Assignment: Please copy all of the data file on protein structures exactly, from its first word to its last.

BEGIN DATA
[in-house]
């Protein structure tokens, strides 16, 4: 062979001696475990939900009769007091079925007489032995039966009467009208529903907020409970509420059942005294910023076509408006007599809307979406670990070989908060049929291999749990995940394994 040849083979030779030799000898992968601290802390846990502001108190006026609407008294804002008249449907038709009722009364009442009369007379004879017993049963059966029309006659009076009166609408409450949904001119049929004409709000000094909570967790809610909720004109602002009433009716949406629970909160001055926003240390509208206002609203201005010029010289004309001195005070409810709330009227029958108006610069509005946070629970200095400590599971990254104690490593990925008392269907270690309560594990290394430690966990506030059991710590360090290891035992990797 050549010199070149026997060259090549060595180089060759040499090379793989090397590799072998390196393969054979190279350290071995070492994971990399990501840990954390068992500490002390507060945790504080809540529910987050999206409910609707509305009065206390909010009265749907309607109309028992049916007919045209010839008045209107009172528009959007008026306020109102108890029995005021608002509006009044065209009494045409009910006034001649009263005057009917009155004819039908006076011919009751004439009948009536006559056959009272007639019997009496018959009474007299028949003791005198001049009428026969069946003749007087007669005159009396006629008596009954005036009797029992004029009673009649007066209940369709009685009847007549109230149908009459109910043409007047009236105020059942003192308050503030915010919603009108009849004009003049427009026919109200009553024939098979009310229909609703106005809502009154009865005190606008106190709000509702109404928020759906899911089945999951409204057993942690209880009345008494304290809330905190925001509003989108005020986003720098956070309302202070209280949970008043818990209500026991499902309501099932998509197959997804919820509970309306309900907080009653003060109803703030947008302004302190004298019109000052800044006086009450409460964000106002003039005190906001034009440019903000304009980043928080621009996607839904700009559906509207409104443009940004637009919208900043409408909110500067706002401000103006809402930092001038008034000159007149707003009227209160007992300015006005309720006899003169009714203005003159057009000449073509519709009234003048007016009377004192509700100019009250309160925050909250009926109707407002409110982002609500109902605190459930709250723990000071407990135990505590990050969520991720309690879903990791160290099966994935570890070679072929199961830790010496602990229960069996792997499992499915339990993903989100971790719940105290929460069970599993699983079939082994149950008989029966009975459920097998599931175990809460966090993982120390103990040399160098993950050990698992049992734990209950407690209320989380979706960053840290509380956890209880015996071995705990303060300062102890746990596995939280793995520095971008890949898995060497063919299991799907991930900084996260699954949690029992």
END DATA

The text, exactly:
[in-house]
């Protein structure tokens, strides 16, 4: 062979001696475990939900009769007091079925007489032995039966009467009208529903907020409970509420059942005294910023076509408006007599809307979406670990070989908060049929291999749990995940394994 040849083979030779030799000898992968601290802390846990502001108190006026609407008294804002008249449907038709009722009364009442009369007379004879017993049963059966029309006659009076009166609408409450949904001119049929004409709000000094909570967790809610909720004109602002009433009716949406629970909160001055926003240390509208206002609203201005010029010289004309001195005070409810709330009227029958108006610069509005946070629970200095400590599971990254104690490593990925008392269907270690309560594990290394430690966990506030059991710590360090290891035992990797 050549010199070149026997060259090549060595180089060759040499090379793989090397590799072998390196393969054979190279350290071995070492994971990399990501840990954390068992500490002390507060945790504080809540529910987050999206409910609707509305009065206390909010009265749907309607109309028992049916007919045209010839008045209107009172528009959007008026306020109102108890029995005021608002509006009044065209009494045409009910006034001649009263005057009917009155004819039908006076011919009751004439009948009536006559056959009272007639019997009496018959009474007299028949003791005198001049009428026969069946003749007087007669005159009396006629008596009954005036009797029992004029009673009649007066209940369709009685009847007549109230149908009459109910043409007047009236105020059942003192308050503030915010919603009108009849004009003049427009026919109200009553024939098979009310229909609703106005809502009154009865005190606008106190709000509702109404928020759906899911089945999951409204057993942690209880009345008494304290809330905190925001509003989108005020986003720098956070309302202070209280949970008043818990209500026991499902309501099932998509197959997804919820509970309306309900907080009653003060109803703030947008302004302190004298019109000052800044006086009450409460964000106002003039005190906001034009440019903000304009980043928080621009996607839904700009559906509207409104443009940004637009919208900043409408909110500067706002401000103006809402930092001038008034000159007149707003009227209160007992300015006005309720006899003169009714203005003159057009000449073509519709009234003048007016009377004192509700100019009250309160925050909250009926109707407002409110982002609500109902605190459930709250723990000071407990135990505590990050969520991720309690879903990791160290099966994935570890070679072929199961830790010496602990229960069996792997499992499915339990993903989100971790719940105290929460069970599993699983079939082994149950008989029966009975459920097998599931175990809460966090993982120390103990040399160098993950050990698992049992734990209950407690209320989380979706960053840290509380956890209880015996071995705990303060300062102890746990596995939280793995520095971008890949898995060497063919299991799907991930900084996260699954949690029992």